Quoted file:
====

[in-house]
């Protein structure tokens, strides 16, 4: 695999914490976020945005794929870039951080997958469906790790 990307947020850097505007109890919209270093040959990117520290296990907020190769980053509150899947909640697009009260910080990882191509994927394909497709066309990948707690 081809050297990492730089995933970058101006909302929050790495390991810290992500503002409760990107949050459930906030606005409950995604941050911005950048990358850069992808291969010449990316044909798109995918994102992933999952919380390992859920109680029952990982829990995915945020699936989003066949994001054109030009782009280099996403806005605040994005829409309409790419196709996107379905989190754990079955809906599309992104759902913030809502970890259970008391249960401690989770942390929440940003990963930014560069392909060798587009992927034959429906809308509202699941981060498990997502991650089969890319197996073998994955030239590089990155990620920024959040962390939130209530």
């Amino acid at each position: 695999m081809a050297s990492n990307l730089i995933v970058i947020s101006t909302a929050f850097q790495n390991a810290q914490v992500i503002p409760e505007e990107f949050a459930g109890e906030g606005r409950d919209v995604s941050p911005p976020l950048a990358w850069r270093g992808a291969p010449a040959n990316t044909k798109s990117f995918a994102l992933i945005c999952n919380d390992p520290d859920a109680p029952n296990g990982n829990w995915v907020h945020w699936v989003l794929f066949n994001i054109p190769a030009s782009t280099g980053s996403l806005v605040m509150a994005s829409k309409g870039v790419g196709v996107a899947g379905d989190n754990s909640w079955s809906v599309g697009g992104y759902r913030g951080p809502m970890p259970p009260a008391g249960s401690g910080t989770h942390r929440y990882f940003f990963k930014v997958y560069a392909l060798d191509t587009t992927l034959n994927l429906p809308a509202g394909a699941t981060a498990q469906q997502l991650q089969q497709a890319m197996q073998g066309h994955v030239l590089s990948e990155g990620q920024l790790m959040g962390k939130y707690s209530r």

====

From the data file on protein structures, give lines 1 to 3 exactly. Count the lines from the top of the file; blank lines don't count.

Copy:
[in-house]
């Protein structure tokens, strides 16, 4: 695999914490976020945005794929870039951080997958469906790790 990307947020850097505007109890919209270093040959990117520290296990907020190769980053509150899947909640697009009260910080990882191509994927394909497709066309990948707690 081809050297990492730089995933970058101006909302929050790495390991810290992500503002409760990107949050459930906030606005409950995604941050911005950048990358850069992808291969010449990316044909798109995918994102992933999952919380390992859920109680029952990982829990995915945020699936989003066949994001054109030009782009280099996403806005605040994005829409309409790419196709996107379905989190754990079955809906599309992104759902913030809502970890259970008391249960401690989770942390929440940003990963930014560069392909060798587009992927034959429906809308509202699941981060498990997502991650089969890319197996073998994955030239590089990155990620920024959040962390939130209530």
């Amino acid at each position: 695999m081809a050297s990492n990307l730089i995933v970058i947020s101006t909302a929050f850097q790495n390991a810290q914490v992500i503002p409760e505007e990107f949050a459930g109890e906030g606005r409950d919209v995604s941050p911005p976020l950048a990358w850069r270093g992808a291969p010449a040959n990316t044909k798109s990117f995918a994102l992933i945005c999952n919380d390992p520290d859920a109680p029952n296990g990982n829990w995915v907020h945020w699936v989003l794929f066949n994001i054109p190769a030009s782009t280099g980053s996403l806005v605040m509150a994005s829409k309409g870039v790419g196709v996107a899947g379905d989190n754990s909640w079955s809906v599309g697009g992104y759902r913030g951080p809502m970890p259970p009260a008391g249960s401690g910080t989770h942390r929440y990882f940003f990963k930014v997958y560069a392909l060798d191509t587009t992927l034959n994927l429906p809308a509202g394909a699941t981060a498990q469906q997502l991650q089969q497709a890319m197996q073998g066309h994955v030239l590089s990948e990155g990620q920024l790790m959040g962390k939130y707690s209530r």